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More foreign insurers are insisting on arbitration provisions in their insurance contracts rather than taking the risk of facing U.S. juries, say experts.
Non-U.S. insurers often propose arbitration, which can frequently be utilized more quickly and cheaply, for cyber and representation and warranties policies as well as directors and officers liability and professional liability policies, they say.
Policyholders may be concerned, though, about the arbitrators’ objectivity and the inability to appeal their rulings, and believe a jury would be more inclined to view their positions sympathetically. They may, however, be able to negotiate arbitration provisions (see related story).
The Bermuda insurance policy form has always required London-based arbitrations that follow New York law, and it is commonly used in reinsurer-insurer disputes, experts say.
But there is more of a push for similar provisions among other non-U.S. insurers.
“They are being used more frequently in London and continental placements,” said Stephen Fraser, San Francisco-based managing director with Marsh LLC’s U.S. claims practice.
Policyholder attorney Scott N. Godes, a partner with Barnes & Thornburg LLP in Washington, said, “I’m seeing a lot of cyber insurance policies” from insurers outside the United States that have alternative dispute resolution language.
Jeremy M. King, a policyholder attorney with Olshan Frome Wolosky LLP in New York, said he also sees it in arbitration provisions frequently in reps and warranties deals, which involve complex transactions.
“Insurers would rather have arbitrators address their dispute rather than put it to a jury,” said policyholder attorney Michael F. Sharkey, a partner with Perkins Coie LLP in Washington.
“It’s probably a feeling that juries don’t like insurance companies, which is probably why insurance companies don’t like juries. It’s probably mutual,” said policyholder attorney Vincent E. Morgan, a partner with Pillsbury Winthrop Shaw Pittman LLP in Houston.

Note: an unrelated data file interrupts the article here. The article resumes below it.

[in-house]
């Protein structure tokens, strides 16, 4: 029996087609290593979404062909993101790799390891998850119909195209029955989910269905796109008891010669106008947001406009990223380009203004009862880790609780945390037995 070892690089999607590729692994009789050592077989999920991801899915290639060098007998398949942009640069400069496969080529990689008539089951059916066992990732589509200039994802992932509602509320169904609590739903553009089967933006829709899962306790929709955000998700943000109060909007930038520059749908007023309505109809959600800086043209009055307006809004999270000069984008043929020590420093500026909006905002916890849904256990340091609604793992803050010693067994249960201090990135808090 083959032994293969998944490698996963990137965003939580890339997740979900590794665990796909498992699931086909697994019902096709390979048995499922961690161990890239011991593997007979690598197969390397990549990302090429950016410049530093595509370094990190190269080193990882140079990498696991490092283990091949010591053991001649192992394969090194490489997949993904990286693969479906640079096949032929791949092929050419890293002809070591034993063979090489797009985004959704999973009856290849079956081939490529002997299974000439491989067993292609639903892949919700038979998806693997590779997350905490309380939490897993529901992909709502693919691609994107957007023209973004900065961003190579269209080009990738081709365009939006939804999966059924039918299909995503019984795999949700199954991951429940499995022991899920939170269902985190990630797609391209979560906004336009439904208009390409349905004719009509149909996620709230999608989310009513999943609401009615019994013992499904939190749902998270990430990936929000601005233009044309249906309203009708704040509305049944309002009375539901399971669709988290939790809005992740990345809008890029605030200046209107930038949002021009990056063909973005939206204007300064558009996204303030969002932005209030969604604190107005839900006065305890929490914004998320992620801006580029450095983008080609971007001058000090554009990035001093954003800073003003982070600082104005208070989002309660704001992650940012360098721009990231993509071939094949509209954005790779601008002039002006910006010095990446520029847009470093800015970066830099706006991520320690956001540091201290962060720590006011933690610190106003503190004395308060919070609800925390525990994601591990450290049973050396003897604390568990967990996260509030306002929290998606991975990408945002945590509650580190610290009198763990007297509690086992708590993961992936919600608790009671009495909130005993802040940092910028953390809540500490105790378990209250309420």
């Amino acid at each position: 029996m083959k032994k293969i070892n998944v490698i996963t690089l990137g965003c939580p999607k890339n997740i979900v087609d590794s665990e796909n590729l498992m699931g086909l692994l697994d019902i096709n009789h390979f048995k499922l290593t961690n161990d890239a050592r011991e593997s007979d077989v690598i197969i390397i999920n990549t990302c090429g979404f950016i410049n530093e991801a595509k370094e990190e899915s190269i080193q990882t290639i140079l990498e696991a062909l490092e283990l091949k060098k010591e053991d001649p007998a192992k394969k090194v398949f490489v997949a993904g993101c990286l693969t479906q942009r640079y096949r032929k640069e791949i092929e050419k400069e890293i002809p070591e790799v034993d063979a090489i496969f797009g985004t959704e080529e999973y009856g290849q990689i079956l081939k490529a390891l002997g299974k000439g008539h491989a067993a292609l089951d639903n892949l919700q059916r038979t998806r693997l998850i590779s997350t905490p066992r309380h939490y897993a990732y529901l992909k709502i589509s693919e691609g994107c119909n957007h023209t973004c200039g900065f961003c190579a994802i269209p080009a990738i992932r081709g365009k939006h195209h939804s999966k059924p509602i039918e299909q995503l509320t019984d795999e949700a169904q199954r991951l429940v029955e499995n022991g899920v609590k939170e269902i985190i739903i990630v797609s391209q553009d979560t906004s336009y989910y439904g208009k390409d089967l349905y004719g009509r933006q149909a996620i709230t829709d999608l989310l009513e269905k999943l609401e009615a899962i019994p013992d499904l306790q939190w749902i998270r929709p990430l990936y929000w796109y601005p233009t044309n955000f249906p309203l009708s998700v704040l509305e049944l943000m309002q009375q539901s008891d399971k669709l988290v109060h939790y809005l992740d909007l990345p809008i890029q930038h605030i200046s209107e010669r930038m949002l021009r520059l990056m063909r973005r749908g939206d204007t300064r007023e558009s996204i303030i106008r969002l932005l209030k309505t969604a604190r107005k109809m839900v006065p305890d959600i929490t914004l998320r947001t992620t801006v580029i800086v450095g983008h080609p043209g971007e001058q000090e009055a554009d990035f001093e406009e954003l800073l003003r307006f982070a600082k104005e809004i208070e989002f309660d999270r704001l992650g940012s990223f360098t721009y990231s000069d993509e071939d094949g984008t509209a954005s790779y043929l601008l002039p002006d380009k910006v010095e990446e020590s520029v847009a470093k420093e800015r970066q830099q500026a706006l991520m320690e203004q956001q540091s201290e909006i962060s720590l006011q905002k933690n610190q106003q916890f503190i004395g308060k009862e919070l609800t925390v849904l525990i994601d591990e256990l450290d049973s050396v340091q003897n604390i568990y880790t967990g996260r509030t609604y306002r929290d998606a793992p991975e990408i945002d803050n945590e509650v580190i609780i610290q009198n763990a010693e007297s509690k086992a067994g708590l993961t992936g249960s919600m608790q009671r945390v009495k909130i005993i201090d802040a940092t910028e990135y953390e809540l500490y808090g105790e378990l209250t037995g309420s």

“Certainly, you can see non-U.S. insurers for large policyholders” seeking arbitration provisions because “they’re constantly scared about the U.S. legal system and the ‘judicial hellholes,’’’ said Larry P. Schiffer, a partner with Squire Patton Boggs in New York.
Mr. King said he believes the appeal of arbitration provisions is that arbitration is cheaper and faster, and gives access to the equivalent of judges who “have expertise in the subject matters” and “know the issues going in, and can do sophisticated dispute resolution,” rather than a trial court judge who deals with a “whole range of things.”
Observers also say an arbitrator will seldom award bad-faith damages.
But policyholders and their representatives are not always happy with the idea.
“As a policyholder attorney, I always want to be able to enforce my rights in court and make the decision whether arbitration is the right move,” Mr. Godes said.
Donna Ferrara, Chicago-based senior vice president and managing director at Arthur J. Gallagher & Co., said, “I’m a little jaded on the whole concept of arbitration because the ones I’ve been involved with,” directly or tangentially, “took forever, they cost a fortune and the resolutions were not all that favorable.”
“At bottom, there’s a fundamental belief in the jury system, and if you have a claim that needed to be decided on facts, then a lot of companies trust juries,” said Mr. Morgan.
Michael Gallagher, senior vice president and general counsel at New York-based Corporate Risk Solutions LLC, a consulting firm, said in arbitration, rules may be set up so “you don’t get the same level of discovery you get in a judicial proceeding,” and the number of documents submitted may be limited.
And while an arbitrator may make a decision “on the fly,” Mr. Gallagher said he has also been involved in arbitrations that have taken three years.
One issue policyholders may face is a preponderance of arbitrators who are former claims executives, which creates concern about their objectivity, experts say.
As a policyholder advocate, “it was always a concern that the policyholder had access to both a group of potential arbitrators that weren’t preinclined to go the insurer’s route, and that they weren’t current or former insurance executives,” and that “in essence” there would be a balanced panel and a fair hearing, said Peter Rosen, a former policyholder attorney who now works as an arbitrator with Irvine, California-based JAMS, which provides mediation services.
The other concern is an inability to appeal an arbitration ruling, said Mr. King. “If you’re stuck with somebody whom you feel may not be completely neutral on the issues, you’re bound by that decision and have very little recourse in having someone else look at that decision,” he said.
Insurers contacted on this issue either had no comment or did not respond to queries.
Although non-U.S. insurers are seeking arbitration provisions in their policies more frequently, policyholders may still be able to negotiate for better terms, say observers.